Five Former APA Athletes Feature in NCAA Regional

        As student-athletes finished finals and the summer started to begin, Advanced Performance Academy welcomed back most of their collegiate athletes to train during their off-season. For five athletes, however, the start of summer meant vying for an NCAA Division I Baseball Championship title as their respected team’s season still continued.

      On Monday May 28,  Sophomore Conor Moriarty, a member of the University of Connecticut Huskies, Junior Joe Mercadante, a member of the LIU-Brooklyn Blackbirds, Sophomore Nate Florence, and Freshmen Drew DeMartino and Nick Dombkowski, all members of the University of Hartford Hawks, watched the 2018 NCAA Division I Baseball Championship Selection Show alongside their teams to know who and where they would play next.

     Dombkowski recalled, “Every time someone else’s name got called, you would see it pop up on the screen where the Regional home was, and then you wait. We were just so anxious and every time someone else’s name got called it was like a relief almost, but it was nerve-wracking waiting to see where we would head.”

    For Moriarty and the Huskies, they received an at-large bid after finishing second in the American Athletic Conference Tournament Championship. The Huskies were the second seeded team to play at the Conway Regional in South Carolina to face the third seeded University of Washington Huskies.

      Moriarty commented, “We had a feeling we were either going to go to Minnesota or somewhere in the Carolinas, either Coastal Carolina, which it ended up being, or NC State, but it was exciting.”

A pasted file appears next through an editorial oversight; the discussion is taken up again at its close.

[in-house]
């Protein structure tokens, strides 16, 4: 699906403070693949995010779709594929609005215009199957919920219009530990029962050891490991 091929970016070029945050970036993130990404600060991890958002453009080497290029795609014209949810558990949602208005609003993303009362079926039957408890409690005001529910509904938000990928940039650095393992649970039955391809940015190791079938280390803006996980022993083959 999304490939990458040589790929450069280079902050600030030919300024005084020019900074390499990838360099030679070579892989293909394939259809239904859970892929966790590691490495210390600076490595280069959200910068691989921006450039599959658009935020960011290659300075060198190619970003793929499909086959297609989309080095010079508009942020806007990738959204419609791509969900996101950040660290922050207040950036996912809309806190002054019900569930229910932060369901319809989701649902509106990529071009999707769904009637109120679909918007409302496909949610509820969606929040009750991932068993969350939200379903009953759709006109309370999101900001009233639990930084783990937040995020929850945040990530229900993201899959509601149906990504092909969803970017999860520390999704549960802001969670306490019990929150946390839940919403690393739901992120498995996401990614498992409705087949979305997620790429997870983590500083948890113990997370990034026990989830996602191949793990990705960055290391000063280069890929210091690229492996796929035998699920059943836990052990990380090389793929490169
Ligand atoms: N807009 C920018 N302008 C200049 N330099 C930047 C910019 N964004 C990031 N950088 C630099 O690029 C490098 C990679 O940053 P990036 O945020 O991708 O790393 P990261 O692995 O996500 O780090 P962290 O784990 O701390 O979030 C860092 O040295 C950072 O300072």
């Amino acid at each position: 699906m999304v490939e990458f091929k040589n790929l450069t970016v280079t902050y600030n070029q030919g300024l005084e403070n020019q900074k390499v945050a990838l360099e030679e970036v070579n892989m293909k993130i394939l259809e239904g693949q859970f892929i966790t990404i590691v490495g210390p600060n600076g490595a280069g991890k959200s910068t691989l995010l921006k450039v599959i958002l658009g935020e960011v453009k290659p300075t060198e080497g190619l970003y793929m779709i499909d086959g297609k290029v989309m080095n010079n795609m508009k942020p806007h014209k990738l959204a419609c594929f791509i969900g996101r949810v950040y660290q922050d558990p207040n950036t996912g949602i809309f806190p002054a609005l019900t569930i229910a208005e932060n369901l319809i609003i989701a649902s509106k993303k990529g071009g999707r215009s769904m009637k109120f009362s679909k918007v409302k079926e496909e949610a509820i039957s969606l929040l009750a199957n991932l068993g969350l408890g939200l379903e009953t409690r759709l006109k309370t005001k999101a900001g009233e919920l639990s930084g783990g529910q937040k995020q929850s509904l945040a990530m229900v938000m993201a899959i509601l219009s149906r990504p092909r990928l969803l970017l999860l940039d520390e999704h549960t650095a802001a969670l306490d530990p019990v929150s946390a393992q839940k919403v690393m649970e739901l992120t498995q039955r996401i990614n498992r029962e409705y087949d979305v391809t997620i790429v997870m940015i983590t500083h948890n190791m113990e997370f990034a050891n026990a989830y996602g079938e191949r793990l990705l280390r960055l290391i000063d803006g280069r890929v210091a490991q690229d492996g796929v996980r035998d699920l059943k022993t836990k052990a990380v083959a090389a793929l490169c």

Mercadante and the rest of the Blackbirds watched as they received the automatic bid after winning their first-ever Northeast Conference Tournament Championship, as the fourth seeded team to also play at the Conway Regional to match-up against the first seeded Coastal Carolina Chanticleers. As for Florence, DeMartino, Dombkowski, and the Hawks, their journey continued as they got the automatic bid after winning their first America East Tournament Championship title to travel to the DeLand Regional in Florida as the fourth seeded team to take on the number one seeded Stetson University Hatters.

    “The whole team was very excited. Coastal has great facilities and we knew they were a great team. We were going to the defending National Champions in 2016, so we were all really excited,” exclaimed Mercadante.

     At the NCAA Division I Baseball Regionals, UConn played four games winning two  advancing them to the Regionals Championship game. For Moriarty, the third baseman totaled 14 at bats, four hits, two RBIs, and five assists. The Blackbirds played two games. Mercadante, who was the designated hitter, tallied four at bats and was credited with a walk. Moriarty and Mercadante faced each other in game two at the Conway Regionals.